Taxes were no longer based on a person but on property. It was also collected twice a year. Properties were taxes based on productivity with wealthier estates responsible for more obligations. Land was no longer distributed by the government but determined by the market, in which people could acquire more land, which also meant an increase in inequality. It was more of a market economy where the economic hierarchy had separated from the state hierarchy. It was no longer a command economy as in the Tang dynasty.

With the Song, a new elite is emerging as well. The old, great clans from the Tang had disappeared and made place for scholar-officials with a great emphasis on education. The recruitment of government officials was based on an examination system that allowed more and fairer competition to bring the best people into government.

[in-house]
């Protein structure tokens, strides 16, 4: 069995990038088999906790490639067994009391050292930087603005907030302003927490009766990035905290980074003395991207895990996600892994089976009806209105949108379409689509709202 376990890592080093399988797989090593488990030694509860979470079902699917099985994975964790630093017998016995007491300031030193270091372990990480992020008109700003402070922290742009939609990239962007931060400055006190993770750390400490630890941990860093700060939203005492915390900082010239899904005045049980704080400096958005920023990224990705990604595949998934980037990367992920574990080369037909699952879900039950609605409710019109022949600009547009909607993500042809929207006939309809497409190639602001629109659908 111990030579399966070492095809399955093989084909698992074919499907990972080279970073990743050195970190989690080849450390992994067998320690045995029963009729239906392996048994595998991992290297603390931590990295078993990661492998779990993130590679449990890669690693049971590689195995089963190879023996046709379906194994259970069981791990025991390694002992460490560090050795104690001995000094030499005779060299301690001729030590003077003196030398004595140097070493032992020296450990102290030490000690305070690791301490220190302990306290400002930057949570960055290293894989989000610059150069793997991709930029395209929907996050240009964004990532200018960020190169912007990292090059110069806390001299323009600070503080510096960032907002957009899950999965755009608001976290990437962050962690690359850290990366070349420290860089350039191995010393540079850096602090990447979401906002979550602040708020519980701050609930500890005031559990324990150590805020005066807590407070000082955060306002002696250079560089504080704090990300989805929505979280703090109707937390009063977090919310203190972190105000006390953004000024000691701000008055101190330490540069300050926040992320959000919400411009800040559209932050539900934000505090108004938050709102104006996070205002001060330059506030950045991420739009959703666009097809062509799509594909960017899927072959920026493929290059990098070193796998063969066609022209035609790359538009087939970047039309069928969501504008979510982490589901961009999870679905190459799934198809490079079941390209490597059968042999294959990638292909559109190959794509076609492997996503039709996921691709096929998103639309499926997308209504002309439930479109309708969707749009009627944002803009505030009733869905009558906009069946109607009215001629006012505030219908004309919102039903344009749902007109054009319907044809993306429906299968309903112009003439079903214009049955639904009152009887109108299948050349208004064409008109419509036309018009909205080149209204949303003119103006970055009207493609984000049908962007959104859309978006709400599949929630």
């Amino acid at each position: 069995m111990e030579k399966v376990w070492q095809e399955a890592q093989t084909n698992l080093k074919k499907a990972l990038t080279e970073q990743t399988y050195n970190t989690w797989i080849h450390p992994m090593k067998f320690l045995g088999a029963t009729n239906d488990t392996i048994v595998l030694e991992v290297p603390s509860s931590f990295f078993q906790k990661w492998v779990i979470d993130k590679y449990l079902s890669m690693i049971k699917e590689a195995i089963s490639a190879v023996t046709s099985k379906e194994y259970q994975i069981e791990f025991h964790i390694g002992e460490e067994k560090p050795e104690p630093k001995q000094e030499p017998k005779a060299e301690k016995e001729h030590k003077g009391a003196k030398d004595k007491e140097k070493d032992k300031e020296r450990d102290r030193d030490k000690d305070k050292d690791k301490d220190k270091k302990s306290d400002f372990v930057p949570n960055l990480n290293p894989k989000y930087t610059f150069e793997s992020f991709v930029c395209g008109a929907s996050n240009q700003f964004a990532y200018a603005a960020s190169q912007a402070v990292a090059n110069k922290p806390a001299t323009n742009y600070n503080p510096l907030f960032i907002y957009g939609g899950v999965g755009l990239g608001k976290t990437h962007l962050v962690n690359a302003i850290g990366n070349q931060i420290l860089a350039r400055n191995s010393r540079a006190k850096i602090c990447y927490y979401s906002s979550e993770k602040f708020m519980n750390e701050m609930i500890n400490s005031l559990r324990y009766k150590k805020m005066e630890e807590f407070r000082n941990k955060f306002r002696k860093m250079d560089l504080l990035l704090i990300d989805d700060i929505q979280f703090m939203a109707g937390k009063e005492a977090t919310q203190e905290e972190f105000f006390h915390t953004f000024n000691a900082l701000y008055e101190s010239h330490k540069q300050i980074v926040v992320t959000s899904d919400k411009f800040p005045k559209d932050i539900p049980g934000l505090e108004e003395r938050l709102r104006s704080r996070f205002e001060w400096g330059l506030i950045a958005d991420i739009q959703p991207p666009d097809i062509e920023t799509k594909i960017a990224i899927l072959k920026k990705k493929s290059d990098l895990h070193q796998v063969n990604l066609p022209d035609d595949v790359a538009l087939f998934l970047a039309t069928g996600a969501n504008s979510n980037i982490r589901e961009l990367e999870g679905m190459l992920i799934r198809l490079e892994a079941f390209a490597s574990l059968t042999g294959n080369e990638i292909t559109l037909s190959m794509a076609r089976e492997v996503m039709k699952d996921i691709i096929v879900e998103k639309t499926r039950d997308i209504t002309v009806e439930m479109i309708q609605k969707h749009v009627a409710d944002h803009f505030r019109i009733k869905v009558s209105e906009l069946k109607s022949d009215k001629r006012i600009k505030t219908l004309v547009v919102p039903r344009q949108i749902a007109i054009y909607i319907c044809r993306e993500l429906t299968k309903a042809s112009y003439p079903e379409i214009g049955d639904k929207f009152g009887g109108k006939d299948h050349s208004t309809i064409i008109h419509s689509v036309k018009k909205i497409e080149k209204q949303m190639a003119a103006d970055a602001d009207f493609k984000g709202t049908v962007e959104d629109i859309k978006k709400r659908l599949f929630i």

New technologies such as printing also changed the culture of the elite. More people had become literate, more people participated and different styles came into fashion which all led to a more ideological culture.

Role of government

A political debate between scholars looking back at antiquity and more conservative scholars ensued of how to define the new role of government. The faction looking back at antiquity argued that the government should strive to improve the life of the whole of the society, similar to the sage kings and cultural heroes from the past (Ancient China history – origin story). Society itself was a rather fluid system with changing structures. Opposing scholars saw the role of government more as a zero-sum game with a solid structure of society.

The new role of government was to organize society and the question of how to organize it best. We can see here the emergence of two different approaches. One with a stronger state, where a growing government controls the market/economy and the other one with a small state and a more laissez fair attitude.